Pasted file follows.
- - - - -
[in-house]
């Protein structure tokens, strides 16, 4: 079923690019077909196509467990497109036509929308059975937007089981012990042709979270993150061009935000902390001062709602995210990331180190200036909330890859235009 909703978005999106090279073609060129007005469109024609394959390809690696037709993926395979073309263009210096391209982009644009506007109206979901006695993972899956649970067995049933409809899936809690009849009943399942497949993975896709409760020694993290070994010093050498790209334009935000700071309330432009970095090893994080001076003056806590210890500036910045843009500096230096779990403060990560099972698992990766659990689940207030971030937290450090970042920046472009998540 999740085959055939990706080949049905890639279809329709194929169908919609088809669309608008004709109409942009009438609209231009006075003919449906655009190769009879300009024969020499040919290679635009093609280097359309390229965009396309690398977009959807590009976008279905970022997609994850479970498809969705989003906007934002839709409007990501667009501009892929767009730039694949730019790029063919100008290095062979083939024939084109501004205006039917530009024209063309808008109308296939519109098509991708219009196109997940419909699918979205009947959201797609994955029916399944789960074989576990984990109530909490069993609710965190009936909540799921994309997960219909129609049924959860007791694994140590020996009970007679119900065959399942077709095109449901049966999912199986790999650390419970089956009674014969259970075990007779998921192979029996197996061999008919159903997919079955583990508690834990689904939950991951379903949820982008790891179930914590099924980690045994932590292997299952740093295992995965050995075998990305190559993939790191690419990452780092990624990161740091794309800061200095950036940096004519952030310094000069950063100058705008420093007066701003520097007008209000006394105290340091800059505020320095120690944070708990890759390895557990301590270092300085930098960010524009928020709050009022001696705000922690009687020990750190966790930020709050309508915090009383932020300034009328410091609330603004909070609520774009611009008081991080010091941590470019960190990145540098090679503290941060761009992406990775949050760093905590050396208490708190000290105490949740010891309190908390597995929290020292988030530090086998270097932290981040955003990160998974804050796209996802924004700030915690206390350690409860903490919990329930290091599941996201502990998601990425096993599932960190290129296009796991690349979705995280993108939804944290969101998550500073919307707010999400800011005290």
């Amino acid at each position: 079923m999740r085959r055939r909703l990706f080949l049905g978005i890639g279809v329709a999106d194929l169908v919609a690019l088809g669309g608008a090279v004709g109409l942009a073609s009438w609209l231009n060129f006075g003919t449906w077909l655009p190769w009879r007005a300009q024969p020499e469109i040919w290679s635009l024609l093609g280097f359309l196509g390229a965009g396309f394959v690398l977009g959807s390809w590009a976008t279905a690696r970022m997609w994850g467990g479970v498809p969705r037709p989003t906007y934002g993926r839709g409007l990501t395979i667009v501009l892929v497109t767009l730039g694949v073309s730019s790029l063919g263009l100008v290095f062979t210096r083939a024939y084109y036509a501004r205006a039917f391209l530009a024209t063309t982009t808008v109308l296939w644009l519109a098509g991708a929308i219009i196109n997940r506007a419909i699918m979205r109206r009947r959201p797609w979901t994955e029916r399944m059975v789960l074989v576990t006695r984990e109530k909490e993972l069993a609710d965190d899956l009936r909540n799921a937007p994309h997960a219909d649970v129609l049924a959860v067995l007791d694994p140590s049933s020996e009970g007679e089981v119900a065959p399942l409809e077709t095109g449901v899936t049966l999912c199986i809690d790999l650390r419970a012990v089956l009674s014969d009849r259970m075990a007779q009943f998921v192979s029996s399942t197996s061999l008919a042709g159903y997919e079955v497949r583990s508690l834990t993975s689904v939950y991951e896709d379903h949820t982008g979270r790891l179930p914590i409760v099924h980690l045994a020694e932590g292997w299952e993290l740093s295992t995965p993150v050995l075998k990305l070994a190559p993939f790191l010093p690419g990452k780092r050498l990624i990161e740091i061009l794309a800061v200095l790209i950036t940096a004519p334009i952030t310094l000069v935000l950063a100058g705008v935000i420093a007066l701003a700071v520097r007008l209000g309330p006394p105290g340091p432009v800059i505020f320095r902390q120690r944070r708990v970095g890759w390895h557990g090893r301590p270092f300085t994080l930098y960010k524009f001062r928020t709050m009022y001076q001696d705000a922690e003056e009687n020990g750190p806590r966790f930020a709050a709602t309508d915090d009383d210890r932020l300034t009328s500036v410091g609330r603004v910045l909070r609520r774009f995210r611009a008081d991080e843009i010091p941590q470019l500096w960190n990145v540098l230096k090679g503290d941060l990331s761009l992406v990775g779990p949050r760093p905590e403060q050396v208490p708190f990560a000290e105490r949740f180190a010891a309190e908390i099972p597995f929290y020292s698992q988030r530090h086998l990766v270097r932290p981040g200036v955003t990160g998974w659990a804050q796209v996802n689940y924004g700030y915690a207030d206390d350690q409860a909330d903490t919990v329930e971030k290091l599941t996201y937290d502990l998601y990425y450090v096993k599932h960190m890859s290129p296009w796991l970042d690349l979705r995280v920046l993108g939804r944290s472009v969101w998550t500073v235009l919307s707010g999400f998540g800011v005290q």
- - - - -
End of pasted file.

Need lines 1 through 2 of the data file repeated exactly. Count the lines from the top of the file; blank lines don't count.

[in-house]
């Protein structure tokens, strides 16, 4: 079923690019077909196509467990497109036509929308059975937007089981012990042709979270993150061009935000902390001062709602995210990331180190200036909330890859235009 909703978005999106090279073609060129007005469109024609394959390809690696037709993926395979073309263009210096391209982009644009506007109206979901006695993972899956649970067995049933409809899936809690009849009943399942497949993975896709409760020694993290070994010093050498790209334009935000700071309330432009970095090893994080001076003056806590210890500036910045843009500096230096779990403060990560099972698992990766659990689940207030971030937290450090970042920046472009998540 999740085959055939990706080949049905890639279809329709194929169908919609088809669309608008004709109409942009009438609209231009006075003919449906655009190769009879300009024969020499040919290679635009093609280097359309390229965009396309690398977009959807590009976008279905970022997609994850479970498809969705989003906007934002839709409007990501667009501009892929767009730039694949730019790029063919100008290095062979083939024939084109501004205006039917530009024209063309808008109308296939519109098509991708219009196109997940419909699918979205009947959201797609994955029916399944789960074989576990984990109530909490069993609710965190009936909540799921994309997960219909129609049924959860007791694994140590020996009970007679119900065959399942077709095109449901049966999912199986790999650390419970089956009674014969259970075990007779998921192979029996197996061999008919159903997919079955583990508690834990689904939950991951379903949820982008790891179930914590099924980690045994932590292997299952740093295992995965050995075998990305190559993939790191690419990452780092990624990161740091794309800061200095950036940096004519952030310094000069950063100058705008420093007066701003520097007008209000006394105290340091800059505020320095120690944070708990890759390895557990301590270092300085930098960010524009928020709050009022001696705000922690009687020990750190966790930020709050309508915090009383932020300034009328410091609330603004909070609520774009611009008081991080010091941590470019960190990145540098090679503290941060761009992406990775949050760093905590050396208490708190000290105490949740010891309190908390597995929290020292988030530090086998270097932290981040955003990160998974804050796209996802924004700030915690206390350690409860903490919990329930290091599941996201502990998601990425096993599932960190290129296009796991690349979705995280993108939804944290969101998550500073919307707010999400800011005290």